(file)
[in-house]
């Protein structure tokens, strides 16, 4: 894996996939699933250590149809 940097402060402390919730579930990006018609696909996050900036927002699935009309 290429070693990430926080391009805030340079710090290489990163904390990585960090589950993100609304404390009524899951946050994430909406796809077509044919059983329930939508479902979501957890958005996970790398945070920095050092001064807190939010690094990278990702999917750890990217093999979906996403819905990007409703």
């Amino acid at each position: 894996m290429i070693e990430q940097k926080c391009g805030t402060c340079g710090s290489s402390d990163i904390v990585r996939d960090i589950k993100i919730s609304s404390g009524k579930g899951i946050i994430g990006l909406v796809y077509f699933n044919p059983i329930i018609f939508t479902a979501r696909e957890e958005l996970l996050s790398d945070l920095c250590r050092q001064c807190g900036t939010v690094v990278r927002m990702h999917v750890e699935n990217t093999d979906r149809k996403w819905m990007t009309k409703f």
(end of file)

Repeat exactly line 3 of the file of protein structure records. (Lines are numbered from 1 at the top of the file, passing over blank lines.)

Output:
């Amino acid at each position: 894996m290429i070693e990430q940097k926080c391009g805030t402060c340079g710090s290489s402390d990163i904390v990585r996939d960090i589950k993100i919730s609304s404390g009524k579930g899951i946050i994430g990006l909406v796809y077509f699933n044919p059983i329930i018609f939508t479902a979501r696909e957890e958005l996970l996050s790398d945070l920095c250590r050092q001064c807190g900036t939010v690094v990278r927002m990702h999917v750890e699935n990217t093999d979906r149809k996403w819905m990007t009309k409703f």